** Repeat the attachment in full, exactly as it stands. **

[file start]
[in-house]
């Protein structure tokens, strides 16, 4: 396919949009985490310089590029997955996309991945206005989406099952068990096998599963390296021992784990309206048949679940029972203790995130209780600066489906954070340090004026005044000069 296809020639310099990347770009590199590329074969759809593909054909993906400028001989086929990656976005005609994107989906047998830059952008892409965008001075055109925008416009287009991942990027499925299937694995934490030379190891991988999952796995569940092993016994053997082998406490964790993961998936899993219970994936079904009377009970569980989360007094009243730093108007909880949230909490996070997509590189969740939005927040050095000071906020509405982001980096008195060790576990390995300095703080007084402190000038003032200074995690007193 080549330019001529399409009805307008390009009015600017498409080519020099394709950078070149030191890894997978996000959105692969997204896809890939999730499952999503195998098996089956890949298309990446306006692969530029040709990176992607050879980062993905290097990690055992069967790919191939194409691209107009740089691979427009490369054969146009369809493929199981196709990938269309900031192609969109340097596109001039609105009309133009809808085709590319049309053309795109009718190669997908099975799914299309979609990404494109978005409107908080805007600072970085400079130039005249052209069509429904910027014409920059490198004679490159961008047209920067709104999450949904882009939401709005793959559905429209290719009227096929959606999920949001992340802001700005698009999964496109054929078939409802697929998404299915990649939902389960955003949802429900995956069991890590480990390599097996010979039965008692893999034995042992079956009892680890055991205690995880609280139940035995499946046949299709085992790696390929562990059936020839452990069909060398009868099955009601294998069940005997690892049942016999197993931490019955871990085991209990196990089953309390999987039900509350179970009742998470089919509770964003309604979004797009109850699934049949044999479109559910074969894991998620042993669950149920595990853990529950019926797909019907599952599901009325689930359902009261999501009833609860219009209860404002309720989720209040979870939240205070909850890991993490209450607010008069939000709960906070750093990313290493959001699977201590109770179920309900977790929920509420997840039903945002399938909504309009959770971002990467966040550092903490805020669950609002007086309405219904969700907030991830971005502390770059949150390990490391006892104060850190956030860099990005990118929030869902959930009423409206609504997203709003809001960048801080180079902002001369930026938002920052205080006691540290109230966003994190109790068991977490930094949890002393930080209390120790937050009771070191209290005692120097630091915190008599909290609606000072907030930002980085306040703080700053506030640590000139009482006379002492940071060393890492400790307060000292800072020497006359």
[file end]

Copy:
[in-house]
């Protein structure tokens, strides 16, 4: 396919949009985490310089590029997955996309991945206005989406099952068990096998599963390296021992784990309206048949679940029972203790995130209780600066489906954070340090004026005044000069 296809020639310099990347770009590199590329074969759809593909054909993906400028001989086929990656976005005609994107989906047998830059952008892409965008001075055109925008416009287009991942990027499925299937694995934490030379190891991988999952796995569940092993016994053997082998406490964790993961998936899993219970994936079904009377009970569980989360007094009243730093108007909880949230909490996070997509590189969740939005927040050095000071906020509405982001980096008195060790576990390995300095703080007084402190000038003032200074995690007193 080549330019001529399409009805307008390009009015600017498409080519020099394709950078070149030191890894997978996000959105692969997204896809890939999730499952999503195998098996089956890949298309990446306006692969530029040709990176992607050879980062993905290097990690055992069967790919191939194409691209107009740089691979427009490369054969146009369809493929199981196709990938269309900031192609969109340097596109001039609105009309133009809808085709590319049309053309795109009718190669997908099975799914299309979609990404494109978005409107908080805007600072970085400079130039005249052209069509429904910027014409920059490198004679490159961008047209920067709104999450949904882009939401709005793959559905429209290719009227096929959606999920949001992340802001700005698009999964496109054929078939409802697929998404299915990649939902389960955003949802429900995956069991890590480990390599097996010979039965008692893999034995042992079956009892680890055991205690995880609280139940035995499946046949299709085992790696390929562990059936020839452990069909060398009868099955009601294998069940005997690892049942016999197993931490019955871990085991209990196990089953309390999987039900509350179970009742998470089919509770964003309604979004797009109850699934049949044999479109559910074969894991998620042993669950149920595990853990529950019926797909019907599952599901009325689930359902009261999501009833609860219009209860404002309720989720209040979870939240205070909850890991993490209450607010008069939000709960906070750093990313290493959001699977201590109770179920309900977790929920509420997840039903945002399938909504309009959770971002990467966040550092903490805020669950609002007086309405219904969700907030991830971005502390770059949150390990490391006892104060850190956030860099990005990118929030869902959930009423409206609504997203709003809001960048801080180079902002001369930026938002920052205080006691540290109230966003994190109790068991977490930094949890002393930080209390120790937050009771070191209290005692120097630091915190008599909290609606000072907030930002980085306040703080700053506030640590000139009482006379002492940071060393890492400790307060000292800072020497006359």